Electronic health record can make a patient's health information when and where it's needed and it's not locked away in your office. So in the event of emergency, they can go to their nearest emergency room and their medical records from their physician would be available to the emergency room. Read this expert guidance on the related healthcare guidelines conducted by our expert in a healthcare event.
So it's making that information available, making patients take more ownership of their care because it's allowing them to participate better with their care, support better follow-up for patients, instruction, information that they can easily be provided; reminders and follow-up care that can be easily sent to patients.
And of course, it can improve patient care and provider convenience. Patients can have their prescriptions ordered and send to the pharmacy and ready to be picked up before they even, you know, leave the provider's office. Insurance claims can be filed immediately.
Our expert mentioned in an EHR health system conference that EHR's don't just contain or transmit information. They compute with it. For example, a qualified EHR will not merely hold a record of the patient's medications and allergies but it would actually do a check to see if there's an issue with a particular medication or a patient allergy.
And any time a new medication is prescribed, it will provide an alert to the person that's entering that data for potential conflict.
So EHRs can resolve a lot of the issues that we had going on in the health care industry today. Patients can take better ownership of their care. Doctors can easily communicate with other doctors and providers. And they can better track what's going on with the patient. So that's why the industry is moving toward electronic health record for healthcare compliance.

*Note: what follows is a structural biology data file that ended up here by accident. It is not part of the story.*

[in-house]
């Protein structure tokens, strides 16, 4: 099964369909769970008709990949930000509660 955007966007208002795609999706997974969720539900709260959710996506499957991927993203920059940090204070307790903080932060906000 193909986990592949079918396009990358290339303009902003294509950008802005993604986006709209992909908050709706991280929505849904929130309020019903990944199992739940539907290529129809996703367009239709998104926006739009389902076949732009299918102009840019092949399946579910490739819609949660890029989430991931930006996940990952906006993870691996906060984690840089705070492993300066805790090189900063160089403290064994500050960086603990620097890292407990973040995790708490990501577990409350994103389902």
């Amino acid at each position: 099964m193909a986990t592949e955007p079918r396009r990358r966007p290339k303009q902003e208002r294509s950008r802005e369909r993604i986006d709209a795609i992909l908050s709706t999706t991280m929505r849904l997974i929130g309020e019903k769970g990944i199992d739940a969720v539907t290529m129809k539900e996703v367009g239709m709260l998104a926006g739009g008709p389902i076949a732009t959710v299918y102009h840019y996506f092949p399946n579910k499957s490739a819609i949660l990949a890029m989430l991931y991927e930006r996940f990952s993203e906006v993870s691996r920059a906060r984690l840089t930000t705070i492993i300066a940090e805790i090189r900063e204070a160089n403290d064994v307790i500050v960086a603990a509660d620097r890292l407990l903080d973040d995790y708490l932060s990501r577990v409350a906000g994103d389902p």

Now, why meaningful use? Why do we have to have meaningful use in order to make these all work? Well, EHRs don't achieve their optimum results simply by sharing information or transferring information from paper form to digital form. They can only deliver the benefits when the information is standardized and structured.
You know, a few years ago, we went through a change in the industry so that everybody would receive claim information in the same format. Well, it's kind of a similar situation where we're trying to structure and standardize all of the medical records information in a uniform way.
And EHRs can't really achieve this full potential if provide don't use the functions that deliver the most benefit. For example, exchanging information.
Our expert clarified in an audio conference that if we're simply using an EHR because it's better for our office but we're not really exchanging information with any one, that's not accomplishing part of the intended goal. Or if we're not entering orders through the computer, we're not saving time and human error by getting the orders in correctly so that decision support functions and other automated processes are activated.
So we have to have some kind of standard in order to make better use of the technology. So it requires that providers meet specified objectives in the use of the EHR and that is in order to qualify for incentive payment.
Now, ARRA, the American Recovery and Reinvestment Act, actually had the part of ARRA that deals with the health care provides the incentive payment to eligible professionals which began in 2011.
Now, the enforcement agency for electronic health records is the Office of National Coordinator for Health Information Technology or ONC and they were responsible for creating the process to certify the EHR technology and that's been a temporary process.
And they're also responsible for identifying the standards for certifications, identifying meaningful use objectives that providers have to meet in order to qualify for the incentive payment as per the healthcare rules. So remember, they are the ones that are creating the standards so that everyone in the industry is using the same standards to achieve the end result that ARRA called for.
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